Watch Neon Noir, Crytek’s new real-time ray tracing demo
Crytek has released Neon Noir, a demo of the upcoming real-time ray tracing functionality in CryEngine.
The technology, which is hardware and API-agnostic, and which runs on current mid-range gaming GPUs, will go on show at GDC 2019 this week.
The first real-time ray tracing demo from GDC 2019
The announcement is expected to be one of several centred around real-time ray tracing at GDC.
Epic Games is already supporting ray tracing via RTX, Nvidia’s hardware implementation of the DirectX Raytracing (DXR) API, in Unreal Engine 4.22, which is currently in beta.
Other major developers are shortly expected to follow suit.
Accessible on existing mainstream AMD and Nvidia GPUs
Crytek’s demo is considerably less flashy than the first batch of real-time ray tracing demos from GDC last year, showing a largely static environent with an aerial drone flying around it.
However, it does showcase a range of ray traced reflections, including that of the drone in windows, moving mirrors and puddles on the street, and that of the environment on the drone itself.
Crytek’s news release doesn’t go into much detail about how the effects were achieved, although it notes that the demo doesn’t use traditional screen-space reflections.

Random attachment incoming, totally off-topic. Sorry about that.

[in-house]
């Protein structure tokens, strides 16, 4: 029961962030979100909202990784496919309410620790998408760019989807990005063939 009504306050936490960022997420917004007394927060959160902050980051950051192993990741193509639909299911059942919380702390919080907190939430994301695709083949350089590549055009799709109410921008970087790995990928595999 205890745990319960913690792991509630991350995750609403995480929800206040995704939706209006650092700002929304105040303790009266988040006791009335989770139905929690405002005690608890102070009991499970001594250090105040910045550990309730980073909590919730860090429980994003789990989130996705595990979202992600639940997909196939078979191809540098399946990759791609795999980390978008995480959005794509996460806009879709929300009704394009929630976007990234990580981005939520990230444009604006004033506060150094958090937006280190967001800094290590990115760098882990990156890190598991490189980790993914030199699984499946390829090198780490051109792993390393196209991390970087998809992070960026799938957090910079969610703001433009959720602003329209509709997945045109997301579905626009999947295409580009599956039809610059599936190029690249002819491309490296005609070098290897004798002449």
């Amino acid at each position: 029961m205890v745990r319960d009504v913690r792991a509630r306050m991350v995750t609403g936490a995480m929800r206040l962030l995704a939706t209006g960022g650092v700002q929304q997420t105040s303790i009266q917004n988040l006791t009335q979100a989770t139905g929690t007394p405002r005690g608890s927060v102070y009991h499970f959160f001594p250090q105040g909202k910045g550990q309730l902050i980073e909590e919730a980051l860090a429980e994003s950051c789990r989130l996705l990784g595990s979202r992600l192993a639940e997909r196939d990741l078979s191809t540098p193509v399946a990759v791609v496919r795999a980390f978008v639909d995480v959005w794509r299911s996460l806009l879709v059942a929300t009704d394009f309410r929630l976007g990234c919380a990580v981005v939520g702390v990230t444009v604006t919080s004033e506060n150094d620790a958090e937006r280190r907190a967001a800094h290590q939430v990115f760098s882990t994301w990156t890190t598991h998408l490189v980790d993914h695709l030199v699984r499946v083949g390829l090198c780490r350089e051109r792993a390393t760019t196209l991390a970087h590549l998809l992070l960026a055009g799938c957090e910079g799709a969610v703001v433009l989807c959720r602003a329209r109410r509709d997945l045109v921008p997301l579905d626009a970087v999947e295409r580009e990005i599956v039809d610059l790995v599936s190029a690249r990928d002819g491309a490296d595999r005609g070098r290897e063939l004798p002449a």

However, its unique selling point is that the implementation of real-time ray tracing – based on CryEngine’s existing Total Illumination functionality – is hardware and API-agnostic.
System requirements and availability
Crytek says that the functionality “will be added to CryEngine release roadmap in 2019” – although since the roadmap covers future builds, that isn’t a guarantee it will become publicly available this year.
The technology runs on “most mainstream, contemporary AMD and Nvidia GPUs”, and will be further optimised for “the latest generation of graphics cards and supported APIs like Vulkan and DX12”.
The current release of the CryEngine editor, CryEngine 5.5, is available for Windows 7+. It’s free to use, but Crytek charges a 5% royalty on earnings from commercial projects beyond the first $5,000/year.